October 4, 2006

Living Reliquaries

“According to the Orthodox belief the body remains a Temple of the Holy Spirit even after death. Redeemed, cleansed, sanctified by the blood of Jesus, consecrated by the indwelling Spirit, the bodies of Saints are drenched, as it were, to their very bones with divinity.”

Anthony M. Coniaris
Introducing The Orthodox Church: Its Faith and Life

My daughter, who is a freshman in college but living at home, was given the assignment in art class of making a reliquary. She did an outstanding job and crafted a reliquary for an imaginary child who died in the Holocaust. As many things in my life tend to do, it got me to thinking.

When I was first introduced to the tradition of Orthodox reliquaries, I’ll admit I was a bit put off. At first it seemed very strange (from my non-Orthodox background) to want to keep body parts or other items of the departed saints and martyrs. Without getting into a theological discussion, I understand that at least on one level they are tangible links to the past. Keeping relics is an act of love, a way of piercing the veil between this life and the life to come, a way or treasuring memory because Orthodox tradition, in a very tangible way, defines who we are and illuminates the path we are to follow. Now I more fully understand why in each altar there are relics of one of the martyrs.

Then I realized that one at least one level it was no different than wanting to hold on to an item left behind by a loved one, an article of clothing, even a photograph. I think the basic desire/instinct is the same. In a very real sense we are all living reliquaries. We all carry around relics of lost loved ones inside us as memories. Not as ornate as those crafted by the hand of man, but much more precious as we are all created in His likeness and image.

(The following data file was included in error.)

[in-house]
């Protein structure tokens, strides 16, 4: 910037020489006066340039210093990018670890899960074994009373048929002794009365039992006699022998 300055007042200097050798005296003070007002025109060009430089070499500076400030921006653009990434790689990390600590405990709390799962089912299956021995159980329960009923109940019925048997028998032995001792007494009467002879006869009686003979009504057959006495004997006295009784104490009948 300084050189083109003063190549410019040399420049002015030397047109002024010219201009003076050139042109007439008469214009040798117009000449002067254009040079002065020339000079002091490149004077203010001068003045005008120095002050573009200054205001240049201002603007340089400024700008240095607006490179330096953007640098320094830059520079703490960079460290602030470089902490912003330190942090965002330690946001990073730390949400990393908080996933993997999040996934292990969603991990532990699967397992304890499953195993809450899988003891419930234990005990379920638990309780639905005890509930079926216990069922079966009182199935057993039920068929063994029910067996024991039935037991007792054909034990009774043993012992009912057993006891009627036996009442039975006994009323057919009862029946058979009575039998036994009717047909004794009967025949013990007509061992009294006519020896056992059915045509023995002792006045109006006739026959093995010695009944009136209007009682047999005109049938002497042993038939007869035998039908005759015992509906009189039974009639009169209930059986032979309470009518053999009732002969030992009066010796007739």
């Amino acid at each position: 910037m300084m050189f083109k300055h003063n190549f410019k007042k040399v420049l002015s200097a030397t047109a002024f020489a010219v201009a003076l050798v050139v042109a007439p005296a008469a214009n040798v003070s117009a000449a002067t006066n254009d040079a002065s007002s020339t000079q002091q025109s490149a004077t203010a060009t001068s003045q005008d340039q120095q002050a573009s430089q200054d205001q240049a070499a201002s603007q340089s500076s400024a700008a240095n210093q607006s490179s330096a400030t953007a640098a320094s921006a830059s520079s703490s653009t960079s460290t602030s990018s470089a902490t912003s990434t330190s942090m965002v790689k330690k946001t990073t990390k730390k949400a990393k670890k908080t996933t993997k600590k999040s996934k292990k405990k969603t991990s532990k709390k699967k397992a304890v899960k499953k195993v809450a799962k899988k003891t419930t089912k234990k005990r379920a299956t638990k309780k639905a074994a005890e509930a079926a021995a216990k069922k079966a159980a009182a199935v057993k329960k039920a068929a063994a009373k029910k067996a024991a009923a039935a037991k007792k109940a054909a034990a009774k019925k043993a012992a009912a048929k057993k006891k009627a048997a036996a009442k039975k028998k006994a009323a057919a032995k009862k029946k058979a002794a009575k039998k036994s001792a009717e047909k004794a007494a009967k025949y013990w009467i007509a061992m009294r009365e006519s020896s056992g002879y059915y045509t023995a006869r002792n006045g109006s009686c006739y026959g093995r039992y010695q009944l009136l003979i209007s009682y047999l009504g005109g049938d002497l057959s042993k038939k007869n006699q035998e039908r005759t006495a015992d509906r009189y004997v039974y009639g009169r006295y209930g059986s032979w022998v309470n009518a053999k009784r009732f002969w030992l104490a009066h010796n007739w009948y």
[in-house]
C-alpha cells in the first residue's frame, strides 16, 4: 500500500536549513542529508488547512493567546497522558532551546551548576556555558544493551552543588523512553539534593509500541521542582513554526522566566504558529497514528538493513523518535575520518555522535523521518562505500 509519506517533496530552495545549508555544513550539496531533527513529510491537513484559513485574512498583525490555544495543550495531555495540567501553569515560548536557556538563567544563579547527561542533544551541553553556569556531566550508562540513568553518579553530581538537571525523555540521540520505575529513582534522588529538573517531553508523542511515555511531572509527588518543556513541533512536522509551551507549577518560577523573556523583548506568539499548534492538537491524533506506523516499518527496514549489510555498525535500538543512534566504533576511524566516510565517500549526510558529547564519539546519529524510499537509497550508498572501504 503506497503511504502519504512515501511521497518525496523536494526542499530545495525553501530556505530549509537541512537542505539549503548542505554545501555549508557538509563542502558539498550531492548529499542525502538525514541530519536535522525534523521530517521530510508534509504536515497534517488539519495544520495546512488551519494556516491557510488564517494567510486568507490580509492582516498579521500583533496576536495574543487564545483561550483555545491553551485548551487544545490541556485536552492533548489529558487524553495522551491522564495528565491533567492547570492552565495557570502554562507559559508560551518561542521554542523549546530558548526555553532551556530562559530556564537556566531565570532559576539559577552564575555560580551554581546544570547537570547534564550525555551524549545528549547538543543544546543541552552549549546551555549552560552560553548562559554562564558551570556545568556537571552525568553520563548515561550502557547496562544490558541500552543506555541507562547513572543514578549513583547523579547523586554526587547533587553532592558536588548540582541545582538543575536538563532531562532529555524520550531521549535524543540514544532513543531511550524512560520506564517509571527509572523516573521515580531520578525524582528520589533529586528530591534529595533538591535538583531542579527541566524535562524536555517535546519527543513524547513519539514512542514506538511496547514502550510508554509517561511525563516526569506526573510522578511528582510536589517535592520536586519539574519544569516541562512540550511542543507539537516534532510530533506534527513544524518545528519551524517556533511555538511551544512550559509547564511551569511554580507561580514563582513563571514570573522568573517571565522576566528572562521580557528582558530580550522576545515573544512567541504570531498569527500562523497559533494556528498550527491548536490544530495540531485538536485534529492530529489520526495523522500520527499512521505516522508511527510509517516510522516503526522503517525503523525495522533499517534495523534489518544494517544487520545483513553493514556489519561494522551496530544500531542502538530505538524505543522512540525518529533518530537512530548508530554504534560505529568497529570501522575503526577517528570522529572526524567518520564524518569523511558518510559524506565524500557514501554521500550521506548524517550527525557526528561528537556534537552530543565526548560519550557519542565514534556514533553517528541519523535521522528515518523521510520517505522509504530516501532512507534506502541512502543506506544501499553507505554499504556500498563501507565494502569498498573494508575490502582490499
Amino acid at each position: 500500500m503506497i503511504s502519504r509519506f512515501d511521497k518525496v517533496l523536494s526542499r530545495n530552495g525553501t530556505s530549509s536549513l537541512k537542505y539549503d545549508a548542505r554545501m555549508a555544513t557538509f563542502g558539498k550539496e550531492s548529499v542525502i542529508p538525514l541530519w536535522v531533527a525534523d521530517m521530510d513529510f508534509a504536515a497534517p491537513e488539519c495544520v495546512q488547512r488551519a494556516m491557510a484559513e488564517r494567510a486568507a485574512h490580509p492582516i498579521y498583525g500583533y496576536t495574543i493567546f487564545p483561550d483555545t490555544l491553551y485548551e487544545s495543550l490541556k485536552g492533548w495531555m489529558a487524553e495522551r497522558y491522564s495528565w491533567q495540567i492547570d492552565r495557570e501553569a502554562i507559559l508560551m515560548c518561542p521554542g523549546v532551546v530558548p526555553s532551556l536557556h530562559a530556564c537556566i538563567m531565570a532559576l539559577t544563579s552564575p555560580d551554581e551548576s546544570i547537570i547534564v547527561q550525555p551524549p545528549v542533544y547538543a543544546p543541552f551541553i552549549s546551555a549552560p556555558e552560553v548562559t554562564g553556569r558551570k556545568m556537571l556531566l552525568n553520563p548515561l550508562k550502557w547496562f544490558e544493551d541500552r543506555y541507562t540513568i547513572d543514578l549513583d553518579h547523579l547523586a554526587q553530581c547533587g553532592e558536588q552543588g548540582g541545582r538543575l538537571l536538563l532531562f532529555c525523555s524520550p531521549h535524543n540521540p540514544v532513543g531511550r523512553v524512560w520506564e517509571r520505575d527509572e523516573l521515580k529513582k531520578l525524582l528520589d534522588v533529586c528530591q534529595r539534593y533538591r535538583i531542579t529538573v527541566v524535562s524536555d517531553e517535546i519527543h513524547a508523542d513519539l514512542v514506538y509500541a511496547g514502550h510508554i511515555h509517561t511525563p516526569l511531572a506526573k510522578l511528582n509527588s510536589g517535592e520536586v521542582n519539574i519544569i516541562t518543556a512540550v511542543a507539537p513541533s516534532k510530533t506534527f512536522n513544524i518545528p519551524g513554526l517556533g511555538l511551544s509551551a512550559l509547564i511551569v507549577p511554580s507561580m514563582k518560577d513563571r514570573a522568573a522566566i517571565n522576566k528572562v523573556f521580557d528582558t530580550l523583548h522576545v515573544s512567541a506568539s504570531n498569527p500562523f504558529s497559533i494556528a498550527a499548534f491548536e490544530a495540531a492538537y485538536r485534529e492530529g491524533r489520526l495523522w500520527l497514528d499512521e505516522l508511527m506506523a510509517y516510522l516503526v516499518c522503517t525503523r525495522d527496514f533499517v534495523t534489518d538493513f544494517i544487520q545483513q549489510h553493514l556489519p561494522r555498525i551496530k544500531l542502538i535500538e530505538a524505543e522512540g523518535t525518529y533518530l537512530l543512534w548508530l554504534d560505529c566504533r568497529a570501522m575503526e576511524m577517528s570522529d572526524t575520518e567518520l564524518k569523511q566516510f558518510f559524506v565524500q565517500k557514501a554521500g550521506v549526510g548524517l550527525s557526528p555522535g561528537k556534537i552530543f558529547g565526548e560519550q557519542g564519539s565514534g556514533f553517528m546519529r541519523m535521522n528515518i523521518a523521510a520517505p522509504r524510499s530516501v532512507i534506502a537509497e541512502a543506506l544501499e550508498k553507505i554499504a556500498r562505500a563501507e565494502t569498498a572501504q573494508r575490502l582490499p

For me the most significant memory is that of my father. He died from the effects of acute alcoholism when he was just 36 years old. I have referred to his death obliquely in this blog before so I won’t belabor the point. In many ways his was the example of what not to do as a father. Still, I carry the memories because I do not want to lose him.

When I think of a reliquary this way it makes absolute sense. Not so much because it is a physical remnant of the actual person (that’s a whole different discussion), but because of how special that person was, of the impact they had in our lives or in the life of the Church.

Note: I realize that many of the posts on this blog conccern death in one fashion or another. This is a learning process for me as I would never have imagined the blog would have taken this turn. I will try to include less depressing material inthe future.

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